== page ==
My reply to the three-part question is as follows:

(a) In respect of the dismissal of LROs by contractors, among some 60 public works contracts where LROs have been employed by the contractors over the past five years, there were only two cases where the contractors dismissed LROs without the consent of Engineers/Architects.

In these two cases, the contractors submitted reasons for dismissal to the resident Engineer/Architect immediately after they had dismissed the LROs. The reasons were accepted by the Engineer/Architect. However, since the contractors had not sought prior approval from the Engineer/Architect for the dismissal of LROs in accordance with the contractual requirements, the Engineer/Architect issued written warnings to the contractors to express their concern over the incidents and urge them to avoid the recurrence of similar cases.

Under the current requirements, contractors who fail to seek prior approval from resident Engineers/Architects for the dismissal of LROs are subject to written warnings, and their performance in this respect will be reflected in their quarterly performance reports. This may affect their opportunities in bidding for government works contracts in future.

(b) The works departments have been closely monitoring the employment of LROs by consultants and contractors. The department concerned will ask the consultant/contractor to recruit a suitable person to fill a vacancy as soon as possible and ensure that a suitable resident site supervisory staff will act as LRO to discharge the duties in the meantime. Among the 15 vacancies as at October 8 mentioned by Hon Leung, eleven were filled by suitable persons in the past month while the recruitment exercises for the remaining four are in progress.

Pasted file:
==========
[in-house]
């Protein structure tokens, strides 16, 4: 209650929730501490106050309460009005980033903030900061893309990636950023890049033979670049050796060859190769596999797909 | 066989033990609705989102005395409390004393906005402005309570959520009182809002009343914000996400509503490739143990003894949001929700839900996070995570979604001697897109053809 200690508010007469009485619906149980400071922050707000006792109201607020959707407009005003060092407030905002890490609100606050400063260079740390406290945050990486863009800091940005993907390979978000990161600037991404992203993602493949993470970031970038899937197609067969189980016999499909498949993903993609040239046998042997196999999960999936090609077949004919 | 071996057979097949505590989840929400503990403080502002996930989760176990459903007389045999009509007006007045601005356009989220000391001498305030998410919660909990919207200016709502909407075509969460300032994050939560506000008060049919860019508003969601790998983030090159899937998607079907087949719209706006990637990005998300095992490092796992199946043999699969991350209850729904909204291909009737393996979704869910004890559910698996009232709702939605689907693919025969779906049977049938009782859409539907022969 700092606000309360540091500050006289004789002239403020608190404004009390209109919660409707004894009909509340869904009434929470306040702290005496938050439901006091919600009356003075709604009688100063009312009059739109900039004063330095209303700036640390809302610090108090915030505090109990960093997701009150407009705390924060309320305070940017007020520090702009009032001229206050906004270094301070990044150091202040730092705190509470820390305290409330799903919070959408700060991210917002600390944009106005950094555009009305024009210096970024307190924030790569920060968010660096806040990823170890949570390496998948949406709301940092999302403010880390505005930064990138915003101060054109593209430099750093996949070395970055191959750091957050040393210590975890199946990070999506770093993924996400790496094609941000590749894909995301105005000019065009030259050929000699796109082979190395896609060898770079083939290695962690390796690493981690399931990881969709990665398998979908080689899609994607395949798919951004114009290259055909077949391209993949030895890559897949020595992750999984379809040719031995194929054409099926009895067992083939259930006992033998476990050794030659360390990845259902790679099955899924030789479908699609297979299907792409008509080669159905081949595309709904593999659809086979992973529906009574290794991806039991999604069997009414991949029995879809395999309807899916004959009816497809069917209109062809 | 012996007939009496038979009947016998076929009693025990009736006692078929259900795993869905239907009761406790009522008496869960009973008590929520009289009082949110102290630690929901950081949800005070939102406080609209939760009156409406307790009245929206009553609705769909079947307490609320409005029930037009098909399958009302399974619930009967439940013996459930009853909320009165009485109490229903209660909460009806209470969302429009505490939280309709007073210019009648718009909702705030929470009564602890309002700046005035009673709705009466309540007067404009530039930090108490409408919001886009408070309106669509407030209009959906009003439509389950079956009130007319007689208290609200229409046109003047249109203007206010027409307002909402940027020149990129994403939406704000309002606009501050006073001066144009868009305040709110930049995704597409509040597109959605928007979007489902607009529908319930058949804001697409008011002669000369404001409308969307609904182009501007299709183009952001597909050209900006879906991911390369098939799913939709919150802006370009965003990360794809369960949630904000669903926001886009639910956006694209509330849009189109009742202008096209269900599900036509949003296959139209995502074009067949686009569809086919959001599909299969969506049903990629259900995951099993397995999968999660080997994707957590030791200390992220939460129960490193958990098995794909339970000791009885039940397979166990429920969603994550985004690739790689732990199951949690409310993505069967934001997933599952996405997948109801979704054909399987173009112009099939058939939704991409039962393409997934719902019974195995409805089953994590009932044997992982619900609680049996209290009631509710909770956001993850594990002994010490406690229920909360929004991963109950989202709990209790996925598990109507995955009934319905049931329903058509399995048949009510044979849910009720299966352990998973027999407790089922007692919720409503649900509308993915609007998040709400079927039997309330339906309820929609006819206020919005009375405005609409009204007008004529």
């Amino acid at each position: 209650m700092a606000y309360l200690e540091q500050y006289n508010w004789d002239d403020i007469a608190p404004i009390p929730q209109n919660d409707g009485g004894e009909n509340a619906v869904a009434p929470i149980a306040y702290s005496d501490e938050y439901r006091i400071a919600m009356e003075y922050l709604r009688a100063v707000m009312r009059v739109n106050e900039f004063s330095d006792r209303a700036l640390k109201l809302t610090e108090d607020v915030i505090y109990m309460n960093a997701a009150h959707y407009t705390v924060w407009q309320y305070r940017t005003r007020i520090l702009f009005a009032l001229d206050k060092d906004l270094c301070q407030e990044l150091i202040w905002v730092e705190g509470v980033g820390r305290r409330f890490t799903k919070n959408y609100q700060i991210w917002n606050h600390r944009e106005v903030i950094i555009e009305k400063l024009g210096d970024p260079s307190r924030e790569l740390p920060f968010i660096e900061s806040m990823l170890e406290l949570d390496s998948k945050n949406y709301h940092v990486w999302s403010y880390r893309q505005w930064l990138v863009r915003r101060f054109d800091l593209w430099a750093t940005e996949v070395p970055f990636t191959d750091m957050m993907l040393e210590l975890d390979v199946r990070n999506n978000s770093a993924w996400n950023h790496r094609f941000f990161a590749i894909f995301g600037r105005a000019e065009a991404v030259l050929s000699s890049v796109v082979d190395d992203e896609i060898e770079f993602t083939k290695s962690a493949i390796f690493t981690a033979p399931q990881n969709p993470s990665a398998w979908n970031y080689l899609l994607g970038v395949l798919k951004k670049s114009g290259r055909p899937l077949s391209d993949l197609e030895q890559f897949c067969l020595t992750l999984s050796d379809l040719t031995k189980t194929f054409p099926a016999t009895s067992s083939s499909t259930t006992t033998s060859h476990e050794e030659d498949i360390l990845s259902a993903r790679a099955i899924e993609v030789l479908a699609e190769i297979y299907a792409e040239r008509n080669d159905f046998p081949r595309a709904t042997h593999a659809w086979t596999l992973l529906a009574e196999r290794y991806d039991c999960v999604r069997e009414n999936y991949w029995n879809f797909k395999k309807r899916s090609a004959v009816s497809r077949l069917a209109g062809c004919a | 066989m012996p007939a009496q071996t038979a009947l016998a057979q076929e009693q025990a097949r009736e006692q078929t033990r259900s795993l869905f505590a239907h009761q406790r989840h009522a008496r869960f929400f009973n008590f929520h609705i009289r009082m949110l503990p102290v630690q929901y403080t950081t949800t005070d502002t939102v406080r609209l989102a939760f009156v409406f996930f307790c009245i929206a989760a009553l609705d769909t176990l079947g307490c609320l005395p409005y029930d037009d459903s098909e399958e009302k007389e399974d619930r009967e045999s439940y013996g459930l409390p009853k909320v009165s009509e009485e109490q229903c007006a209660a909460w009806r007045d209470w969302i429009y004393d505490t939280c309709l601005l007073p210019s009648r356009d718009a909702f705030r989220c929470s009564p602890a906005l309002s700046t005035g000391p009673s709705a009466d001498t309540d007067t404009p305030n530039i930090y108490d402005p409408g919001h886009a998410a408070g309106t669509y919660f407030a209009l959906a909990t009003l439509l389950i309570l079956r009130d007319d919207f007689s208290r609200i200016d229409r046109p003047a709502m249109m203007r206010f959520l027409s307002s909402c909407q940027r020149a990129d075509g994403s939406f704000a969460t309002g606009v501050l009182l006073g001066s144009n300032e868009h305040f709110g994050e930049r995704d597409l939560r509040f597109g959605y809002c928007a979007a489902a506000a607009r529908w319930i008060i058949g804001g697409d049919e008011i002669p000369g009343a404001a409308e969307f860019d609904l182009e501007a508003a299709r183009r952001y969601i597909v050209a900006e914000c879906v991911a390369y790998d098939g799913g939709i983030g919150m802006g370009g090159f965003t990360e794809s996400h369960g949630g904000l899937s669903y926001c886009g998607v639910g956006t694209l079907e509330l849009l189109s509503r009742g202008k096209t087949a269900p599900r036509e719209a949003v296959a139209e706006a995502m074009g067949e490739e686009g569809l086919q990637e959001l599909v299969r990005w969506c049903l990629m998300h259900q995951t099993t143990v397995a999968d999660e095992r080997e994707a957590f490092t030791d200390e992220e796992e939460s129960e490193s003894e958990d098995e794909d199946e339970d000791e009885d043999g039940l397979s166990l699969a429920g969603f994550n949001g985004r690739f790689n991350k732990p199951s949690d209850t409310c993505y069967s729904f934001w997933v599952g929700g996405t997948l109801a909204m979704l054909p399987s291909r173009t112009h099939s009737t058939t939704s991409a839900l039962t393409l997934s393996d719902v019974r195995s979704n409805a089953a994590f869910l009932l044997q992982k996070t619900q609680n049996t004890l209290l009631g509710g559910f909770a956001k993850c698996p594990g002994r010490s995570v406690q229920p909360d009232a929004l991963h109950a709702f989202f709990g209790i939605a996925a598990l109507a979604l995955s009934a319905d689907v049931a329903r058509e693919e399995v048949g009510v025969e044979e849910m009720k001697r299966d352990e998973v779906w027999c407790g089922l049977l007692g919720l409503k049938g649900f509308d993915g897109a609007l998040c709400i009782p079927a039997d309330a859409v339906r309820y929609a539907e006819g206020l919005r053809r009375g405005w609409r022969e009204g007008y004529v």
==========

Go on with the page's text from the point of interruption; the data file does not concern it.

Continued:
To ensure early employment of LROs so as to facilitate the implementation of measures for preventing non-payment of wages, the Development Bureau intends to make it a requirement in newly awarded consultancy/public works contracts that consultants/contractors have to nominate suitable persons as LROs for the approval of the works departments concerned within 14 days after commencement of the works. The works departments will also remind the consultants/contractors that they have to employ LROs within the specified period of time, otherwise their performance in this respect will be reflected in their quarterly performance reports. This may affect their opportunities in bidding for government works contracts in future.

(c) A simple answer to the third part of the question is no prosecution has been instituted as the employment of LROs is not a legal requirement but a contractual arrangement. As mentioned above, there are two different kinds of arrangements for employment and remuneration of LROs under the existing contractual system. For LROs employed by consultants, their salaries are set within the range of MPS Points 3 to 15 according to guidelines and there is no violation of any regulation. As for LROs employed by contractors, their remuneration is determined in the light of the labour market conditions and the Government has not laid down any requirement in this respect, so there is no violation of any regulations. That said, in consideration of the unique function of LROs in the execution of the works, we intend to introduce into new public works contracts a relatively consistent arrangement for the employment of LROs.


Ends/Wednesday, November 18, 2009
Issued at HKT 16:11

NNNN


Back.